During the bleakest days of America’s Great Recession, Congress agreed to bail out two of Detroit’s biggest businesses, General Motors and Chrysler.
Today, however, there seems little appetite from either Democrats or Republicans in Washington for a government rescue of the birthplace of the car industry, which is the largest American city to file for bankruptcy protection.
Such a bailout would be huge, perhaps as much as £20bn (£13bn). Federal resources are strained, with the national debt at $16.7 trillion (£11 trillion) and the government struggling under the constraints of automatic spending cuts that took effect in March.
President Barack Obama has had a hard enough time getting his present proposals through Congress, where Democrats hold a narrow majority in the Senate and Republicans are in firm control of the House of Representatives.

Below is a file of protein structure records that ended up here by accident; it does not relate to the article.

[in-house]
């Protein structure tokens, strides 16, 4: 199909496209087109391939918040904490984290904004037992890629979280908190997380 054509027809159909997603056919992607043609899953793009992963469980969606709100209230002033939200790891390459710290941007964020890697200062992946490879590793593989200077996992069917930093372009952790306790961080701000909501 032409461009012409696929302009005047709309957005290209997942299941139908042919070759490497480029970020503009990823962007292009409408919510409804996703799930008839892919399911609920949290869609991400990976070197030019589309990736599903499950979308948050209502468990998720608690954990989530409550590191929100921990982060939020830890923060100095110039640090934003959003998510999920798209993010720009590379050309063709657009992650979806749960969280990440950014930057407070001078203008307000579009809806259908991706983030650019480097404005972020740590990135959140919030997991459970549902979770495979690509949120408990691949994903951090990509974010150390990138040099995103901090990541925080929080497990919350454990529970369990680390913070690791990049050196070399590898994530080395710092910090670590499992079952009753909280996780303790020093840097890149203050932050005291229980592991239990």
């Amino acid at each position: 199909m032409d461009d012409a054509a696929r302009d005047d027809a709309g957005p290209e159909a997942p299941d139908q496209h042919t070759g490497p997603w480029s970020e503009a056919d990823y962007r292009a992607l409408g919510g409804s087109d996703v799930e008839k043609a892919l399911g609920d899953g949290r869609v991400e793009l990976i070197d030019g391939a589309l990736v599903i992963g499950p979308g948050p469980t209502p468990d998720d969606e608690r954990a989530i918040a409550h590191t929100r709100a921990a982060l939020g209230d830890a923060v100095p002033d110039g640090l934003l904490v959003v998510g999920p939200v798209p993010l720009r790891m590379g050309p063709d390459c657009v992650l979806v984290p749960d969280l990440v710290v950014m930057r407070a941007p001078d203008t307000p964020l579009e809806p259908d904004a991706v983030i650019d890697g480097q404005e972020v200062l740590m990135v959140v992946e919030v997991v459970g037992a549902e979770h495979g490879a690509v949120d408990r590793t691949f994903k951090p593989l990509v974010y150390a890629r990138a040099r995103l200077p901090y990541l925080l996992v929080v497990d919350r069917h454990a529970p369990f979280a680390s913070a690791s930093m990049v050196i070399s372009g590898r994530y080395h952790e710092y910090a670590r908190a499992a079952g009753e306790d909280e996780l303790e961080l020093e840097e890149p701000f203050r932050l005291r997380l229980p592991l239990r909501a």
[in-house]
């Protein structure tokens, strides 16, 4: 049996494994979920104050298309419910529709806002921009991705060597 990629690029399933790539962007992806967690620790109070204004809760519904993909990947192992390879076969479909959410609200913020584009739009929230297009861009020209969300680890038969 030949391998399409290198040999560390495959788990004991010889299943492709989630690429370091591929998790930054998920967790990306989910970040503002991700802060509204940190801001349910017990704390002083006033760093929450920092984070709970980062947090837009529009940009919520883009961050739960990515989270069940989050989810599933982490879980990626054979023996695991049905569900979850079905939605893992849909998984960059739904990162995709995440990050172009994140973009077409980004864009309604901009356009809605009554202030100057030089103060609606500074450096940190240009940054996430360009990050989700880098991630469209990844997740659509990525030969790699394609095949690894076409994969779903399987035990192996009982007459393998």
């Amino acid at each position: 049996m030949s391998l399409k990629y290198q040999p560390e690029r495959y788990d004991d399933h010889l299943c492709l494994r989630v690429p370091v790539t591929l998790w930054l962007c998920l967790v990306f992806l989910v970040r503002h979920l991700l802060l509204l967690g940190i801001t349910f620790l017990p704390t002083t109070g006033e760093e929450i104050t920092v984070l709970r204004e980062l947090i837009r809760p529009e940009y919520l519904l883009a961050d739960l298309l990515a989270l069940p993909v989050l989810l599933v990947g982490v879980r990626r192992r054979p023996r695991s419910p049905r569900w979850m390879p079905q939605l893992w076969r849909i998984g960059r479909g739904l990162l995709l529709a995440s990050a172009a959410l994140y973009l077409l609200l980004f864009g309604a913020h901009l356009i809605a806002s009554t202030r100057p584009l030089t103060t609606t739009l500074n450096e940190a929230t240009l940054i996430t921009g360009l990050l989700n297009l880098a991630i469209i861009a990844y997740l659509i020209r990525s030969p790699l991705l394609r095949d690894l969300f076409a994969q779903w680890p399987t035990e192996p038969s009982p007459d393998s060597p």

Ross Baker, a political science professor at Rutgers University who specialises in Congress, said: “I think it would be a waste of the president’s time to even propose it. His plate is so full and throwing Detroit into the mix is the last thing in the world he’d want.”
“I think the era of big government bailouts is over.”
Political leaders in Washington have not pushed for a bailout of Detroit, which was the nation’s fourth-largest city in the 1950s, but since has had a declining population, accelerated by hard times for the car industry during and right after the punishing 2008-2009 recession.
Opportunities for spending vast sums of money on a bailout for Detroit seem severely limited. The White House is exhibiting little enthusiasm for another big bailout. Vice President Joe Biden said in response to a reporter’s question about a possible rescue: “Can we help Detroit? We don’t know.”
Presidential spokesman Jay Carney, when asked if a bailout was a possibility, said: “We will, of course, as we would with any city in this country, work with that city and have policy discussions with leaders in the city, and make suggestions and offer assistance where we can.”